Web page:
The sister was incredulous that Margaret could view blindness as a gift from God. In the end, Margaret healed the sister of her blindness.

To most people, myself included, Margaret of Costello was one of those rare individuals who set the pole so incredibly high that few people would be able to jump the spiritual hurdle.

There are some of us, such as myself, that God has blessed with being the target of more than the usual amount of bigotry and hatred. The world is full of people who are full of themselves; people who have a set view of the world and how it – and everyone in it – must be. When someone, such as myself, born a hermaphrodite, doesn’t fit into that view of the world, they insist on telling others so. Most often they do so loudly and long. It may be a matter of a total stranger telling me “you need to have a dick shoved up your ass.” It may be a co-worker who screams “I am not going to use the bathroom with that THING”. It may be something as subtle as a co-worker who refuses to ride an elevator that has me on it. I have had a lifetime of such treatment.

Yet, you may ask yourselves at this point how one endures such grief and even consider it “good”? I will tell you, it isn’t easy; especially when it is going on – and continues to go on, on a daily basis. There is a darn good reason why many people born such as I was kill themselves.

So how does one endure such grief? How does it become good grief?

As granddad used to say, “It is hard to remember that your original intent was to drain the swamp when you are up to your ass in alligators” – or in this case, bigots.

It is also something else. It is the subject of my next blog.

© 2006 Sisters of Embracement. All rights reserved.

3 comments:

SrFrances said...

Well, I really liked this story sister, but there are a couple points you might have included. First is, you were born a hermaphrodite, but you are now 100% woman...you had corrective surgery when you were 29 or so. Second, you are telling us how well Margaret of Costello dealt with her pain and suffering, yet you offer no advice to the rest of us who would like to deal with suffering a little better. Yes there is redemptive suffering...such as what Christ went through, but what if the person reading is not Christian? As a Buddhist (and a Christian), I look at my own suffering two ways: First, if I'm suffering probably I had done something in the past that earned me this negative karma that I must now suffer. So, if I can grit my teeth and persevere through this pain, I know in my heart, that is one less negative karma thing I have to pay for...i.e. less suffering to go through in the future. Second, as a Christian, if I offer my sufferings to God/Jesus for the sake of others, then my suffering becomes valuable to others and God makes it valuable for my soul...as He counts it as a blessing I am giving with my heart to others. I like what you wrote...keep it up!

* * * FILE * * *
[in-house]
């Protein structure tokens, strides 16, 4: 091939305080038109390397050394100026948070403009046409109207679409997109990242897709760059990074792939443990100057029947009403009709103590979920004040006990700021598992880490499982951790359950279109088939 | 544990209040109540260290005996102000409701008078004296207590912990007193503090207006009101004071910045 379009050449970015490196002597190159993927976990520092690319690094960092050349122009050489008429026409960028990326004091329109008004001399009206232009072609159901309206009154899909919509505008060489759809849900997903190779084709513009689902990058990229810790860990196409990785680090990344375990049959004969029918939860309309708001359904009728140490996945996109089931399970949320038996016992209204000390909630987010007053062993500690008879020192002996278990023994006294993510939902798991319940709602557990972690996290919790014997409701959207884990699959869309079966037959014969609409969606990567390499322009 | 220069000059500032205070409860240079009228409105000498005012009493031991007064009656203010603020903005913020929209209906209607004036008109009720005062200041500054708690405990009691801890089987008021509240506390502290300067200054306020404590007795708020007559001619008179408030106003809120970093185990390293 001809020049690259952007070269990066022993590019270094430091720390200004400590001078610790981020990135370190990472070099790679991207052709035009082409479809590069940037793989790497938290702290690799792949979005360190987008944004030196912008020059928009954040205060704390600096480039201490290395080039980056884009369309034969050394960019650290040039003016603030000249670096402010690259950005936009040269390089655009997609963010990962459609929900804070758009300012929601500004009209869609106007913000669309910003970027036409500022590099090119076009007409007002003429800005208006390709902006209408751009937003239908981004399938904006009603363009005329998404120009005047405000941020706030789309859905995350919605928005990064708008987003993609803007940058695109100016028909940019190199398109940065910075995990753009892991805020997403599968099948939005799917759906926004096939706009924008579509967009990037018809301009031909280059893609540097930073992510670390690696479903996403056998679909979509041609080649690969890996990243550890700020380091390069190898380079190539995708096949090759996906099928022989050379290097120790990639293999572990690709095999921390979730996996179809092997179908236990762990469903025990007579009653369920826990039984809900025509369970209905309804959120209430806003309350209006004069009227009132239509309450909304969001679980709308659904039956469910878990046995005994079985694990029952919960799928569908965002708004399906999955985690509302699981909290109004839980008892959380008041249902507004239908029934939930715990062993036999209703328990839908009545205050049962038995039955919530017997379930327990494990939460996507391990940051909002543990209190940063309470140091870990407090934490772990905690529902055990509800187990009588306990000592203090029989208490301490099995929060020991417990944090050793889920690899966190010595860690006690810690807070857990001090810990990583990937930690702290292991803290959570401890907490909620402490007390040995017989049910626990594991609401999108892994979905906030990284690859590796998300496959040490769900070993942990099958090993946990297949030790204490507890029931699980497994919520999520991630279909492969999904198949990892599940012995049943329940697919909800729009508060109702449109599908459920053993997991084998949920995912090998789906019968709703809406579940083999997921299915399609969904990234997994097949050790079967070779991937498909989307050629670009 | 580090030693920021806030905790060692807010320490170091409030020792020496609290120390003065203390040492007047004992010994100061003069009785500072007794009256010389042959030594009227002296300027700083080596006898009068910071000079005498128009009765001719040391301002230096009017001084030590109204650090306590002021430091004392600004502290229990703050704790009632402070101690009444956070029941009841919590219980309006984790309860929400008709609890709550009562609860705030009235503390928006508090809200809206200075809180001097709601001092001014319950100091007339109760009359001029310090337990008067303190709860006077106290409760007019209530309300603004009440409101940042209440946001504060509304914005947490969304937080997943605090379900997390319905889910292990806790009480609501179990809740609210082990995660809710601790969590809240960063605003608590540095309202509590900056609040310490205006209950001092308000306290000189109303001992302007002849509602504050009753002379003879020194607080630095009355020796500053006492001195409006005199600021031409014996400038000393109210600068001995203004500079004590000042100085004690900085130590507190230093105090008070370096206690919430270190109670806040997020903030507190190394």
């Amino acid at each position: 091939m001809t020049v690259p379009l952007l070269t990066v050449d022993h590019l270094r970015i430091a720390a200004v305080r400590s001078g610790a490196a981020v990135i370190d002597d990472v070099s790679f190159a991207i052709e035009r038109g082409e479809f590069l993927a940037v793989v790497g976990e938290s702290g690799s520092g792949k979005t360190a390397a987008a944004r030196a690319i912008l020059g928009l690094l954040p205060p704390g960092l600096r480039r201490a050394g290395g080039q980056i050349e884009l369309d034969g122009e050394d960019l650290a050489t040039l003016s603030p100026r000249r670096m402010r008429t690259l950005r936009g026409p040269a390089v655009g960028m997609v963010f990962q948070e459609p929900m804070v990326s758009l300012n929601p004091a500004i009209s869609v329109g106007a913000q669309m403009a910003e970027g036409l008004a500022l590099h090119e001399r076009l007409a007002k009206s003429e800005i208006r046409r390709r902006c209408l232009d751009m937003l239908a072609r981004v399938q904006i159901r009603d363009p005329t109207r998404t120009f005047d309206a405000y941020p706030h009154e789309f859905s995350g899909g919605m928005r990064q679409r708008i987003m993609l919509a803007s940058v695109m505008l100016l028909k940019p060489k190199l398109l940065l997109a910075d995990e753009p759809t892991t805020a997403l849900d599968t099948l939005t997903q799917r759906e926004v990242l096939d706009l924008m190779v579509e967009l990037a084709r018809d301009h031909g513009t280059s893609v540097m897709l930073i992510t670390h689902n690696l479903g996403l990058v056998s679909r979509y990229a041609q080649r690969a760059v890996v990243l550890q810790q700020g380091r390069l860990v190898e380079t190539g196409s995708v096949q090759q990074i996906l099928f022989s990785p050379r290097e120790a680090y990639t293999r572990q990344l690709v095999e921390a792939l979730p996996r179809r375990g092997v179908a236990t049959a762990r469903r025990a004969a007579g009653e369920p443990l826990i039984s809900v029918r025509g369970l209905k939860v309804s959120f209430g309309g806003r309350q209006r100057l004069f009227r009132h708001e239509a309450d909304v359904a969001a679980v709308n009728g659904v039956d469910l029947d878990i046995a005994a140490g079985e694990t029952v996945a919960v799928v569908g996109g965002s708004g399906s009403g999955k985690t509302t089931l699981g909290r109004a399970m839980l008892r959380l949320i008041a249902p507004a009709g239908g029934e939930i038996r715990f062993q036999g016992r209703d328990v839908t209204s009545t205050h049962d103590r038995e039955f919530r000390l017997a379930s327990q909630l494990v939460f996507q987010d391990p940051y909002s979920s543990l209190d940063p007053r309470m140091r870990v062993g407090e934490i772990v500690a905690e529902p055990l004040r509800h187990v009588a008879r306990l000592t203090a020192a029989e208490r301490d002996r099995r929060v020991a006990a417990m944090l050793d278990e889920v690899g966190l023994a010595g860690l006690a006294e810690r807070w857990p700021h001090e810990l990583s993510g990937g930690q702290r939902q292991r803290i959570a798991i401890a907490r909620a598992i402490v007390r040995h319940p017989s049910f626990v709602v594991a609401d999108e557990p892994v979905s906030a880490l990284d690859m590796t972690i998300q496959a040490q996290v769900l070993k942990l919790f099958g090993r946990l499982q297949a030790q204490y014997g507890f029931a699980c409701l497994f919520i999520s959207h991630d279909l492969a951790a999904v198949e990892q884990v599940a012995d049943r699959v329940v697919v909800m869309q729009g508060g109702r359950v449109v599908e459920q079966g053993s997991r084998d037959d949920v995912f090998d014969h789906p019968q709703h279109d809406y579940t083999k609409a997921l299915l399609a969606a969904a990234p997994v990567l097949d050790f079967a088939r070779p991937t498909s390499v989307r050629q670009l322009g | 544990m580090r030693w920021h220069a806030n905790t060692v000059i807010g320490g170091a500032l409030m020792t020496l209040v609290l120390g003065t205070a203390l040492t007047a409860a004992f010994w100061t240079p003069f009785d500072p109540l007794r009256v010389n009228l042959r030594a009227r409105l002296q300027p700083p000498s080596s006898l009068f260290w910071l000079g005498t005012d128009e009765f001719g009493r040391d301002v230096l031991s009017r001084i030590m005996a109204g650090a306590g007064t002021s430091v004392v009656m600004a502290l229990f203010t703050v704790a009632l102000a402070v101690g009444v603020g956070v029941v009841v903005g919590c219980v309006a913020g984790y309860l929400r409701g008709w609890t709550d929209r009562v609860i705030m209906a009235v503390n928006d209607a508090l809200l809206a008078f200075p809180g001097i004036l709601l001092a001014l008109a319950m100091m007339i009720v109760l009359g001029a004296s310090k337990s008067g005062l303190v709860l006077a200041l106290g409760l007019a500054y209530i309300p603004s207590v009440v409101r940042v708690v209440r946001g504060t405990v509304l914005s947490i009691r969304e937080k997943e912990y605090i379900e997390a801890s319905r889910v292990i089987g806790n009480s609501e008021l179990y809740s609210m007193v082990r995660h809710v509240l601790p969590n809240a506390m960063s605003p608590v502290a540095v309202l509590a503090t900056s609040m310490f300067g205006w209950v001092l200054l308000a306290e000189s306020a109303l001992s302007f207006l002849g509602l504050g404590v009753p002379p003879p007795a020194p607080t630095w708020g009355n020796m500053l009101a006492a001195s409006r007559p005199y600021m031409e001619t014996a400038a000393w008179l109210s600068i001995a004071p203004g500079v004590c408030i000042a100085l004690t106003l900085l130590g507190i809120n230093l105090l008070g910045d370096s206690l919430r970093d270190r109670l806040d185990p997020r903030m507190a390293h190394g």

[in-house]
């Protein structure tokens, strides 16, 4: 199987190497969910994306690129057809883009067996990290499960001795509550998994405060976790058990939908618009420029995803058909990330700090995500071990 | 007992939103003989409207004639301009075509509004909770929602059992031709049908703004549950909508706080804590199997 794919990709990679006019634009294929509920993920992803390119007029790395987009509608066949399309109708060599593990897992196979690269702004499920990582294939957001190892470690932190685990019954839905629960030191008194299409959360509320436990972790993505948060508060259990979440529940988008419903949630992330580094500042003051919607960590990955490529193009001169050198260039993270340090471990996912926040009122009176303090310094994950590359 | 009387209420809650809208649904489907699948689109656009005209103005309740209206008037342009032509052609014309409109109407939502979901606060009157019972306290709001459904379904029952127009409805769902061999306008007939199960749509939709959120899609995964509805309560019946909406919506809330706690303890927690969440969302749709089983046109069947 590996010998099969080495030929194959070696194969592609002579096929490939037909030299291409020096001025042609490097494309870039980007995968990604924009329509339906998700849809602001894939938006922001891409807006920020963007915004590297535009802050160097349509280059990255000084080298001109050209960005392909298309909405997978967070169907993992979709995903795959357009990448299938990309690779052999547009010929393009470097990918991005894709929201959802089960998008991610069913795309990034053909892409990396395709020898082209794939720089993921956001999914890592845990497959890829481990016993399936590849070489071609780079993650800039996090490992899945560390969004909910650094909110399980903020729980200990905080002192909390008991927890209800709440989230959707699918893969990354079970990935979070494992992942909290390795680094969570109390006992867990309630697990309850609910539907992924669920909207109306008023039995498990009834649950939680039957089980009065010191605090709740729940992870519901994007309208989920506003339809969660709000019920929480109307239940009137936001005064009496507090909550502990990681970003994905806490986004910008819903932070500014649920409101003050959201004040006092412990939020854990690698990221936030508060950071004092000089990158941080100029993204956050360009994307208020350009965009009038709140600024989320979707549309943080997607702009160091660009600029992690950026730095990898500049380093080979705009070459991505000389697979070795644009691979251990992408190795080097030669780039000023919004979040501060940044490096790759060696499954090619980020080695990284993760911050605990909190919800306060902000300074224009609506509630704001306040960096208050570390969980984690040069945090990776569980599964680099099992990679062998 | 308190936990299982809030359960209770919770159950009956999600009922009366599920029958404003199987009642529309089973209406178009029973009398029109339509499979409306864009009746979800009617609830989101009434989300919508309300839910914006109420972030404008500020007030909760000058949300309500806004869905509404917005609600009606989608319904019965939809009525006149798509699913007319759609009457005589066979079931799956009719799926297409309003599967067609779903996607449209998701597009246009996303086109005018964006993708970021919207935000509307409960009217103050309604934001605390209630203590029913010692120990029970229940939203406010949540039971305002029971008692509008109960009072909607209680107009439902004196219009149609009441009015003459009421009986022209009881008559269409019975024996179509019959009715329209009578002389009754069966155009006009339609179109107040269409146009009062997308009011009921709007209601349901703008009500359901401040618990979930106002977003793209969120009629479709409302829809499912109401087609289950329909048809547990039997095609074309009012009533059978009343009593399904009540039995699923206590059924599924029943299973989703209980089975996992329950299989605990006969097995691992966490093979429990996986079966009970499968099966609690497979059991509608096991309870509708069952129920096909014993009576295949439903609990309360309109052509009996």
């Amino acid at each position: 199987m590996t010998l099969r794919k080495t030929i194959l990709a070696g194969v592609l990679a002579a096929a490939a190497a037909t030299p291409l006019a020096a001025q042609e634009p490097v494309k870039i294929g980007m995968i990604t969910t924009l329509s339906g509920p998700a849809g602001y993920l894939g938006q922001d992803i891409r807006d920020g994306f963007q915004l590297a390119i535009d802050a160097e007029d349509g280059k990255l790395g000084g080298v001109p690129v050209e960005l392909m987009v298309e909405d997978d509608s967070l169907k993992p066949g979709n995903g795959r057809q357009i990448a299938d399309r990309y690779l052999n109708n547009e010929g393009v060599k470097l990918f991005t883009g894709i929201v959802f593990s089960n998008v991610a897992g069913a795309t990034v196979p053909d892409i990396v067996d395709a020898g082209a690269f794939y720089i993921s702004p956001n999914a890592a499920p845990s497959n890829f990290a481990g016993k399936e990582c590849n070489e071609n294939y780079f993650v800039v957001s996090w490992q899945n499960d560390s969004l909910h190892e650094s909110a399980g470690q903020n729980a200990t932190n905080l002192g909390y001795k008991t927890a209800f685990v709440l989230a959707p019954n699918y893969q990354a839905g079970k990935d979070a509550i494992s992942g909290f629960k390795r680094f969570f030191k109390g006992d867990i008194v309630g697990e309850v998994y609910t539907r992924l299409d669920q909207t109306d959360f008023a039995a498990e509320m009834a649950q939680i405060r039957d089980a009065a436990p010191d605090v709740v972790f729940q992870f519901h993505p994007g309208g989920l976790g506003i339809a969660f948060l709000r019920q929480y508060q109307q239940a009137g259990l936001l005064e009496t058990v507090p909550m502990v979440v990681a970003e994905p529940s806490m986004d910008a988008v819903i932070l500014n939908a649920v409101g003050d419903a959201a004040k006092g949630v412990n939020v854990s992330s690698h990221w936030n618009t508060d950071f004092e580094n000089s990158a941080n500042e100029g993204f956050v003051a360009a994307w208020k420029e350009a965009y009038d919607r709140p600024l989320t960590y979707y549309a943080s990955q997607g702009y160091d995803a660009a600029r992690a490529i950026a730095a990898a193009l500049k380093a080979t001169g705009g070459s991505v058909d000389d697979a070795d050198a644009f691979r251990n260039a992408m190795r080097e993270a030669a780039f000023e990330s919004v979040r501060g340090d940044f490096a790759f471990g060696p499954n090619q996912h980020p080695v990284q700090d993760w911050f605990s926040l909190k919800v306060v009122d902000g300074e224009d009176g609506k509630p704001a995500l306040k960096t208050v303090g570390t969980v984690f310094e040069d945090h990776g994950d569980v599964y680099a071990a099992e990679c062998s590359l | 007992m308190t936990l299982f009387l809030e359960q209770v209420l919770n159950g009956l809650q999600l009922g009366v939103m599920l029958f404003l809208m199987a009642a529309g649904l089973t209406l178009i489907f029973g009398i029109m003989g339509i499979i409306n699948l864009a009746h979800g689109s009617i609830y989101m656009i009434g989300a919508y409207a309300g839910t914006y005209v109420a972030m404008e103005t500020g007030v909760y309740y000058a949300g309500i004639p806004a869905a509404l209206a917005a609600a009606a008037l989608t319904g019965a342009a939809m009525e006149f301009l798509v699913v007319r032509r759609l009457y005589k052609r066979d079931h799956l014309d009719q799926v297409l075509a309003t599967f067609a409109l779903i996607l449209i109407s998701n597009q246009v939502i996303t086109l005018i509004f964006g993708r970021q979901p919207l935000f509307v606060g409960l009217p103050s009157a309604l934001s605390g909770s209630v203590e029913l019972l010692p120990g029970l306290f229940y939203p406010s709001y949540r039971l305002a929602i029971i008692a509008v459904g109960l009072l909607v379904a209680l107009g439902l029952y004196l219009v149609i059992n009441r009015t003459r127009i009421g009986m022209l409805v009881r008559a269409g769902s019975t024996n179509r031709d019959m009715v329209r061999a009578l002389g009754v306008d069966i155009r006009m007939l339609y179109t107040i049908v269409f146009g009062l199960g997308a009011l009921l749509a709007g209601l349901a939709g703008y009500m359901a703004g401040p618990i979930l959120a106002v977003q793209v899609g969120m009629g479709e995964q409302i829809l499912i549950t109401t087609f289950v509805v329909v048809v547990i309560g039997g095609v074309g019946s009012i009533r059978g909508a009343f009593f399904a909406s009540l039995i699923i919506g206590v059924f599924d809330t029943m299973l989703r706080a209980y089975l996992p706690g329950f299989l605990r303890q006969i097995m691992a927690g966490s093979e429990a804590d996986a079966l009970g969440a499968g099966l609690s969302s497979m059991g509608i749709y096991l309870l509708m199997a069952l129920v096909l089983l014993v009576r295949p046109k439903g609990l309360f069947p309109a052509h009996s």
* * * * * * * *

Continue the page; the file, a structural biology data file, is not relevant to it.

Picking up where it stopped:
Kath said...

I have a skeptical Christian friend who refuses to believe that their could be such a thing as an incorrupt body. I never doubted it's authenticity. Have you seen the body yourself or are their any pictures posted on the web?. By the way, my sister Margaret was named after blessed Margaret- she was abandoned in Puson Korea, with Tuberculosis. She is less than 4 feet tall and was (once) fully paralyzed from the waist down. God performed many miracles on Margaret – restoring her leg function, and restoring her failing reconstructed spine)- to name a few.
Keep it up!
God Bless,
Kathleen

Sr.Julie said...

Hi there Kathleen,
Thanks for your comment. There is actually a book that we have at the convent here somewhere that is all about saints and blesses who are incorrupt. I will try and find it and leave a post about it for you. Thanks for your comment and your wonderful story about your sister.

Sister Julie